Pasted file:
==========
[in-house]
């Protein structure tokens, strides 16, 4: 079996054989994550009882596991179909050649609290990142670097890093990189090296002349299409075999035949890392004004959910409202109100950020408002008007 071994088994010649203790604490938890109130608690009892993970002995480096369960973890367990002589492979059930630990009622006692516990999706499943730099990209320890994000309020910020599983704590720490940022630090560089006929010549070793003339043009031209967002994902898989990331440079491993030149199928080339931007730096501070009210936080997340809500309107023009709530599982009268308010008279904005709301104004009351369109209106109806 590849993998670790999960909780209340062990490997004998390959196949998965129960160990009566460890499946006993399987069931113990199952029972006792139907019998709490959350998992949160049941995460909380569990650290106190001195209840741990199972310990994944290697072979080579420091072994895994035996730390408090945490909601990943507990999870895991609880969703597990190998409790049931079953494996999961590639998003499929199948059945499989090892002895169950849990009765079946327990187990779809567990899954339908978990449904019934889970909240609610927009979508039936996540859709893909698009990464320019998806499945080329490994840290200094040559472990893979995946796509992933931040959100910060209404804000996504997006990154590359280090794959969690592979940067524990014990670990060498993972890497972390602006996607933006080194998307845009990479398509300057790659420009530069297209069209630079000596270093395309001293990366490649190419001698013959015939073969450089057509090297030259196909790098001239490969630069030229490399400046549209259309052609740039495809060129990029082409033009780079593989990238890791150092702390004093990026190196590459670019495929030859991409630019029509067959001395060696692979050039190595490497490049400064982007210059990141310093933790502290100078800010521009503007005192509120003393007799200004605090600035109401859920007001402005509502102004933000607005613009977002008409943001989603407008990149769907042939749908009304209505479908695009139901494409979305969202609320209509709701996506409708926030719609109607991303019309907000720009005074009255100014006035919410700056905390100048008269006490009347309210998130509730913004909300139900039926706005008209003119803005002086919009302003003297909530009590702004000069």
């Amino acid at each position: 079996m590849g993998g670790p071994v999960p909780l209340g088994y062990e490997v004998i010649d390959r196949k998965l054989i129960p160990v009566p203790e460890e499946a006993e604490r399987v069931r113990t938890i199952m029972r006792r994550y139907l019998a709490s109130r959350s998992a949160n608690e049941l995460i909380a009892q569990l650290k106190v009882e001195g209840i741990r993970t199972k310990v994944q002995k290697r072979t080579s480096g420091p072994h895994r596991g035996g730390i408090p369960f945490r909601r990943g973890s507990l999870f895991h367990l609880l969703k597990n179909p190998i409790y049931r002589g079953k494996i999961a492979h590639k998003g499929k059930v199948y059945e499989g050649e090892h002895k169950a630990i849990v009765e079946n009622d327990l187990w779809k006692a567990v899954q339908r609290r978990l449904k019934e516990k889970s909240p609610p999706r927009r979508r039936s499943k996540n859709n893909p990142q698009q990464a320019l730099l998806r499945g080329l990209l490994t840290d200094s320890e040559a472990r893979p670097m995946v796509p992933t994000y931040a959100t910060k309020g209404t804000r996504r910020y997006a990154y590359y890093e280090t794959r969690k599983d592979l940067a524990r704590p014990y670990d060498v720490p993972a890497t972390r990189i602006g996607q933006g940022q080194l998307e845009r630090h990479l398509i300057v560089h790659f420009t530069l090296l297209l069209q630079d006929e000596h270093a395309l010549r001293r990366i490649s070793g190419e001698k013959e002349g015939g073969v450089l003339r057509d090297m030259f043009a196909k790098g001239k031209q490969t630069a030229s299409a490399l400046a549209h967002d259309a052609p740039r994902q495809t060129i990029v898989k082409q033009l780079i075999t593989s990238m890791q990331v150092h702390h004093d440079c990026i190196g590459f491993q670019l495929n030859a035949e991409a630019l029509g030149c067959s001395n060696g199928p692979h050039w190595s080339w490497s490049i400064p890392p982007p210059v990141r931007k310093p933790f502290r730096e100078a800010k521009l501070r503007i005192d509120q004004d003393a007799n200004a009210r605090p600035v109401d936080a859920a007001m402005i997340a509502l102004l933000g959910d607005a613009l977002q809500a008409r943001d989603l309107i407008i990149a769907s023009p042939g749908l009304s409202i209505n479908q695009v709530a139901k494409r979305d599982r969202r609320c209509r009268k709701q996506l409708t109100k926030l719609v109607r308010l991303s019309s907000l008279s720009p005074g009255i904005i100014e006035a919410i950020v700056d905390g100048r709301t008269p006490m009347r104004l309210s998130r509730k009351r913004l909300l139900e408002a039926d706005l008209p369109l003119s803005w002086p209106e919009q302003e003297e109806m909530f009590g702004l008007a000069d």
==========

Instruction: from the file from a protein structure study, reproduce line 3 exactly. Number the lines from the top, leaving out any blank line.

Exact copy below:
């Amino acid at each position: 079996m590849g993998g670790p071994v999960p909780l209340g088994y062990e490997v004998i010649d390959r196949k998965l054989i129960p160990v009566p203790e460890e499946a006993e604490r399987v069931r113990t938890i199952m029972r006792r994550y139907l019998a709490s109130r959350s998992a949160n608690e049941l995460i909380a009892q569990l650290k106190v009882e001195g209840i741990r993970t199972k310990v994944q002995k290697r072979t080579s480096g420091p072994h895994r596991g035996g730390i408090p369960f945490r909601r990943g973890s507990l999870f895991h367990l609880l969703k597990n179909p190998i409790y049931r002589g079953k494996i999961a492979h590639k998003g499929k059930v199948y059945e499989g050649e090892h002895k169950a630990i849990v009765e079946n009622d327990l187990w779809k006692a567990v899954q339908r609290r978990l449904k019934e516990k889970s909240p609610p999706r927009r979508r039936s499943k996540n859709n893909p990142q698009q990464a320019l730099l998806r499945g080329l990209l490994t840290d200094s320890e040559a472990r893979p670097m995946v796509p992933t994000y931040a959100t910060k309020g209404t804000r996504r910020y997006a990154y590359y890093e280090t794959r969690k599983d592979l940067a524990r704590p014990y670990d060498v720490p993972a890497t972390r990189i602006g996607q933006g940022q080194l998307e845009r630090h990479l398509i300057v560089h790659f420009t530069l090296l297209l069209q630079d006929e000596h270093a395309l010549r001293r990366i490649s070793g190419e001698k013959e002349g015939g073969v450089l003339r057509d090297m030259f043009a196909k790098g001239k031209q490969t630069a030229s299409a490399l400046a549209h967002d259309a052609p740039r994902q495809t060129i990029v898989k082409q033009l780079i075999t593989s990238m890791q990331v150092h702390h004093d440079c990026i190196g590459f491993q670019l495929n030859a035949e991409a630019l029509g030149c067959s001395n060696g199928p692979h050039w190595s080339w490497s490049i400064p890392p982007p210059v990141r931007k310093p933790f502290r730096e100078a800010k521009l501070r503007i005192d509120q004004d003393a007799n200004a009210r605090p600035v109401d936080a859920a007001m402005i997340a509502l102004l933000g959910d607005a613009l977002q809500a008409r943001d989603l309107i407008i990149a769907s023009p042939g749908l009304s409202i209505n479908q695009v709530a139901k494409r979305d599982r969202r609320c209509r009268k709701q996506l409708t109100k926030l719609v109607r308010l991303s019309s907000l008279s720009p005074g009255i904005i100014e006035a919410i950020v700056d905390g100048r709301t008269p006490m009347r104004l309210s998130r509730k009351r913004l909300l139900e408002a039926d706005l008209p369109l003119s803005w002086p209106e919009q302003e003297e109806m909530f009590g702004l008007a000069d």